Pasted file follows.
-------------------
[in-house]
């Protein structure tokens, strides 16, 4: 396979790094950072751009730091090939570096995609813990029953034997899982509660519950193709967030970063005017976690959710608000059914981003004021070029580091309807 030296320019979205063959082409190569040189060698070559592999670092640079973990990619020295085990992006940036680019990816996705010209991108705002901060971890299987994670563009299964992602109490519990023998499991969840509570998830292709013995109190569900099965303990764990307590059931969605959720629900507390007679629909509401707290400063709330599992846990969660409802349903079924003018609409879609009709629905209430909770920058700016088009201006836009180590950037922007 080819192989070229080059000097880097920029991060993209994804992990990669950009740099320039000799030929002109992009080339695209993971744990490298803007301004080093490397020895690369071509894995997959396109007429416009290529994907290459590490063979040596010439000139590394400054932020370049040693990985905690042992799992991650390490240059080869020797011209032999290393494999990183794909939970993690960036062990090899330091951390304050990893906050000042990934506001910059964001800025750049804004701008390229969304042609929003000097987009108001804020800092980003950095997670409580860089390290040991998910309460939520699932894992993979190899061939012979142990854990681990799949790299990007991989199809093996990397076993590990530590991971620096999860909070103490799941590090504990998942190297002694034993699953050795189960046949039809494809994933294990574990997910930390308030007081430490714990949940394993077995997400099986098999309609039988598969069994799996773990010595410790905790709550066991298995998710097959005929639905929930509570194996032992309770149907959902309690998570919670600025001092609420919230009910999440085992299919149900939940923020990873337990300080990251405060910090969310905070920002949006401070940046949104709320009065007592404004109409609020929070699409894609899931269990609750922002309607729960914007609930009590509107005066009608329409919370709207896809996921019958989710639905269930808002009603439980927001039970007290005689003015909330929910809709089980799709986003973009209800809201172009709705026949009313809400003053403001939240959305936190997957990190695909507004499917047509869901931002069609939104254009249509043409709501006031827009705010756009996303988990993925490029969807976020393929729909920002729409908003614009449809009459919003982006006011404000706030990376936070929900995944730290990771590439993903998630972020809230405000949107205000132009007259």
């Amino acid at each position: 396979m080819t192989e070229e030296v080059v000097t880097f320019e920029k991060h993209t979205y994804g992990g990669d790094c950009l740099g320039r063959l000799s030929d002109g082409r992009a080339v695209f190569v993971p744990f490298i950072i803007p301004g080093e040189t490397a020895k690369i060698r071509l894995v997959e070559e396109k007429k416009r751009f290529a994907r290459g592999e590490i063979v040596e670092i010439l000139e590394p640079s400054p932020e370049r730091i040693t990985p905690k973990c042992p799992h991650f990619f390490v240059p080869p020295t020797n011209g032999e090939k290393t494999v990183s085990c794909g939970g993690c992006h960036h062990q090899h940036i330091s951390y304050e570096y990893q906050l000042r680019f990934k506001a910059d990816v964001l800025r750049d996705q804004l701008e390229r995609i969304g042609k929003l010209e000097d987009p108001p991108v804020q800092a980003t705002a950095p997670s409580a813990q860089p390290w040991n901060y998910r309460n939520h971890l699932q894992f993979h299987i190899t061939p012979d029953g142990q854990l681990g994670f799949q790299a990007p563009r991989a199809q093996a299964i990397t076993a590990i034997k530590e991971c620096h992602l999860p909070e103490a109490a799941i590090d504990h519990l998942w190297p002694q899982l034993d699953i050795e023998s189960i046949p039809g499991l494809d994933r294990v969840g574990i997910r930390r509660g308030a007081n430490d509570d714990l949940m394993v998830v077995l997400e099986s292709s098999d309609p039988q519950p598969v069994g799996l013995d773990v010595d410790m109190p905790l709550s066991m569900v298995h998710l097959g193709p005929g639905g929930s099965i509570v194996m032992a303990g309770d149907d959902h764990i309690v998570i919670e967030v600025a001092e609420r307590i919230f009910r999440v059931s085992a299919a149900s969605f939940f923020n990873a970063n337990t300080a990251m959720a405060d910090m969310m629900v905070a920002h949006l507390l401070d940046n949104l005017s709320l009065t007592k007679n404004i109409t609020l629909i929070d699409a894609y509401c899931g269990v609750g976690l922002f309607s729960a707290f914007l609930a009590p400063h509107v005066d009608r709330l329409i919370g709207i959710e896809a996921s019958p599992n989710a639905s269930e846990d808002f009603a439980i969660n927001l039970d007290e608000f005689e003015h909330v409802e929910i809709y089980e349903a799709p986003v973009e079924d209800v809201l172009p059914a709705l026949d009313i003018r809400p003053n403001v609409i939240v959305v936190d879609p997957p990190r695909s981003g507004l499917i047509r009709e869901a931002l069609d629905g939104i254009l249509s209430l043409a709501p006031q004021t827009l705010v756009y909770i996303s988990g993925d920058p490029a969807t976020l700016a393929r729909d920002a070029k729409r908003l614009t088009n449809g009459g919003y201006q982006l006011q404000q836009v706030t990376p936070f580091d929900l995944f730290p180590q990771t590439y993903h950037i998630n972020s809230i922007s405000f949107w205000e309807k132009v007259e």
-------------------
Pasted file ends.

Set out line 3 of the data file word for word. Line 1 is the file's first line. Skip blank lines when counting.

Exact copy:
């Amino acid at each position: 396979m080819t192989e070229e030296v080059v000097t880097f320019e920029k991060h993209t979205y994804g992990g990669d790094c950009l740099g320039r063959l000799s030929d002109g082409r992009a080339v695209f190569v993971p744990f490298i950072i803007p301004g080093e040189t490397a020895k690369i060698r071509l894995v997959e070559e396109k007429k416009r751009f290529a994907r290459g592999e590490i063979v040596e670092i010439l000139e590394p640079s400054p932020e370049r730091i040693t990985p905690k973990c042992p799992h991650f990619f390490v240059p080869p020295t020797n011209g032999e090939k290393t494999v990183s085990c794909g939970g993690c992006h960036h062990q090899h940036i330091s951390y304050e570096y990893q906050l000042r680019f990934k506001a910059d990816v964001l800025r750049d996705q804004l701008e390229r995609i969304g042609k929003l010209e000097d987009p108001p991108v804020q800092a980003t705002a950095p997670s409580a813990q860089p390290w040991n901060y998910r309460n939520h971890l699932q894992f993979h299987i190899t061939p012979d029953g142990q854990l681990g994670f799949q790299a990007p563009r991989a199809q093996a299964i990397t076993a590990i034997k530590e991971c620096h992602l999860p909070e103490a109490a799941i590090d504990h519990l998942w190297p002694q899982l034993d699953i050795e023998s189960i046949p039809g499991l494809d994933r294990v969840g574990i997910r930390r509660g308030a007081n430490d509570d714990l949940m394993v998830v077995l997400e099986s292709s098999d309609p039988q519950p598969v069994g799996l013995d773990v010595d410790m109190p905790l709550s066991m569900v298995h998710l097959g193709p005929g639905g929930s099965i509570v194996m032992a303990g309770d149907d959902h764990i309690v998570i919670e967030v600025a001092e609420r307590i919230f009910r999440v059931s085992a299919a149900s969605f939940f923020n990873a970063n337990t300080a990251m959720a405060d910090m969310m629900v905070a920002h949006l507390l401070d940046n949104l005017s709320l009065t007592k007679n404004i109409t609020l629909i929070d699409a894609y509401c899931g269990v609750g976690l922002f309607s729960a707290f914007l609930a009590p400063h509107v005066d009608r709330l329409i919370g709207i959710e896809a996921s019958p599992n989710a639905s269930e846990d808002f009603a439980i969660n927001l039970d007290e608000f005689e003015h909330v409802e929910i809709y089980e349903a799709p986003v973009e079924d209800v809201l172009p059914a709705l026949d009313i003018r809400p003053n403001v609409i939240v959305v936190d879609p997957p990190r695909s981003g507004l499917i047509r009709e869901a931002l069609d629905g939104i254009l249509s209430l043409a709501p006031q004021t827009l705010v756009y909770i996303s988990g993925d920058p490029a969807t976020l700016a393929r729909d920002a070029k729409r908003l614009t088009n449809g009459g919003y201006q982006l006011q404000q836009v706030t990376p936070f580091d929900l995944f730290p180590q990771t590439y993903h950037i998630n972020s809230i922007s405000f949107w205000e309807k132009v007259e």